I had a great childhood although my family of six was not well off. I was the youngest. Both parents worked but in modest jobs. My father was a fitter in a small manufacturing company and my mum served dinners at school and was a shop assistant at one stage. We lived in an 800 sq ft three-bedroom house in Somerset, south-west of England. It was rented from the government.

I worked part-time, mostly on weekends, from the age of 13 and pretty well took care of my own needs from then, such as buying my own clothes and shoes. I made do with one pair of shoes at a time. Consequently, if you check my wardrobe now, you will find I have about 10 brand new, unworn suits, dozens of new shirts and at least eight pairs of brand new, unworn shoes. A reaction from my less privileged youth, I guess. My wife and daughters laugh at this quirky thing all the time.

Q: How did you get interested in investing?

In England, everyone aspires to be a home owner. I started with buying my first house back in 1972 when I was 22. I was already married for about a year to Nikki, who was a ballet teacher then. The profit we made from this first house was used as a deposit for our next home and we just kept upgrading to a more expensive home each time. We moved lots to trade up. This was during the 1980s and 1990s and it was an amazing way to make capital.

Q: What property do you own?

I have a condo in Grand Cayman, a villa in Bali and a house in New Zealand. My Villa Santai in Bali is located in Seminyak, in the Kuta area. I bought it in March last year for US$310,000 (S$415,000). Its land area is about 10,000 sq ft and its built-up area is 3,000 sq ft. It has four bedrooms, a huge open dining/living room and can be rented out at up to US$400 a night. Its current value is probably US$500,000. I'm enjoying a rental yield of almost 15 per cent from the villa.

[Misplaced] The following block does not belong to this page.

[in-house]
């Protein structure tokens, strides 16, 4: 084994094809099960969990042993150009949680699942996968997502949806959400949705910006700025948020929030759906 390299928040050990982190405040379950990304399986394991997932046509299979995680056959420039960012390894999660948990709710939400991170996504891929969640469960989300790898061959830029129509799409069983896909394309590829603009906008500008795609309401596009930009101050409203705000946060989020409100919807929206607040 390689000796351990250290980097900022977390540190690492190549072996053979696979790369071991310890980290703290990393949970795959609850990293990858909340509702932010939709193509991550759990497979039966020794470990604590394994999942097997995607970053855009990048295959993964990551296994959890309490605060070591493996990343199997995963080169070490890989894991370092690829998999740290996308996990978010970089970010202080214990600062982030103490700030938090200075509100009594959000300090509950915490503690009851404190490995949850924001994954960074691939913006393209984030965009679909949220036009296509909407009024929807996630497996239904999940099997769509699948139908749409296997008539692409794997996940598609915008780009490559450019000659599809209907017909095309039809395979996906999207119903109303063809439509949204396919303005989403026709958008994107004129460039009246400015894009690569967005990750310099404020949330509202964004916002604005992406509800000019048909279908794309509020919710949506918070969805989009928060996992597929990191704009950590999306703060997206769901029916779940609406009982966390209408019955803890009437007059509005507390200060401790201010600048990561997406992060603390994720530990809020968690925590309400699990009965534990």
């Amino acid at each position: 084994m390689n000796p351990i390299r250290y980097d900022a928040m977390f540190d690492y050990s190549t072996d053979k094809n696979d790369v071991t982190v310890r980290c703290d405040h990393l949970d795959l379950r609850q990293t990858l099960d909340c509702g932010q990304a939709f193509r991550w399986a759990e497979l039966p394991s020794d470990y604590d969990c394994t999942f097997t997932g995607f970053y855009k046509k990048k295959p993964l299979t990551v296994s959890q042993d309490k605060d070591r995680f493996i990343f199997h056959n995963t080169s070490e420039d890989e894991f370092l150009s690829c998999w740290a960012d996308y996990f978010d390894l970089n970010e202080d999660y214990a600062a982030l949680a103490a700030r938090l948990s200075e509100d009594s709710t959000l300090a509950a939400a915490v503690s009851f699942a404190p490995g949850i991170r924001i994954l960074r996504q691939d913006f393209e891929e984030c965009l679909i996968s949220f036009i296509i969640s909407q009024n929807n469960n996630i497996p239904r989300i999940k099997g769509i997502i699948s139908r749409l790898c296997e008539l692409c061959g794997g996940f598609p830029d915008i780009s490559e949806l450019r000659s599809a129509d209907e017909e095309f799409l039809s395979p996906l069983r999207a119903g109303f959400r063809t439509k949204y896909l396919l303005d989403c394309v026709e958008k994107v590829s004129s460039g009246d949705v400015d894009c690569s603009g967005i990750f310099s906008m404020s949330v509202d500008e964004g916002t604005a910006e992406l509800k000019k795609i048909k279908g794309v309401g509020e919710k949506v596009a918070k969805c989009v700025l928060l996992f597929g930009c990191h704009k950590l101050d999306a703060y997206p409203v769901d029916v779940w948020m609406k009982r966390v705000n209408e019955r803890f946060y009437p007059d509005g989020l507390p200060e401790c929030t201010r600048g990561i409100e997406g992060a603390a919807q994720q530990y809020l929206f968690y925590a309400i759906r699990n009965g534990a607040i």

My main retirement house is located in Kaikoura, in South Island, New Zealand. It is an old house, built in 1906. I bought it in July last year for $600,000 and spent another $400,000 renovating it. Its current value is about $1.5 million. It is 5,000 sq ft and has six bedrooms and 10 acres of land. My two daughters and their families live in Kaikoura too. We bought a house each for them - sort of a living legacy when they most need it.

Q: What's the most extravagant thing you have bought?

This was back in 1973 when I was a poor teacher. I paid $500 for a Flamenco guitar which was equivalent to two months of my income then. But I still have it and play it!

Q: What's your retirement plan?

I'm probably financially independent now. My wife and I need about $2,000 a month just for general living expenses, apart from rental. But if you add the travelling costs, we will need about $10,000 on average a month. We will move between Bali and New Zealand, depending on the weather.

Q: Home is now....

A rented 3,000 sq ft condo off Orchard Road.

Q: I drive....

A metallic black Mercedes-Benz 300E.

lorna@sph.com.sg
--------------------------------------------------------------------------------
WORST AND BEST BETS

Q: What has been your worst investment to date?


My 3,000 sq ft condo in Grand Cayman in the Caribbean. It is on a golf course that overlooks the fairways and a river. I bought it for US$720,000 (S$965,000). It is now worth about US$600,000. Our daughter used to lived there and we wanted a place close to her. It was a good family decision but a bad financial one. I bought it in 1999 before the US property crash.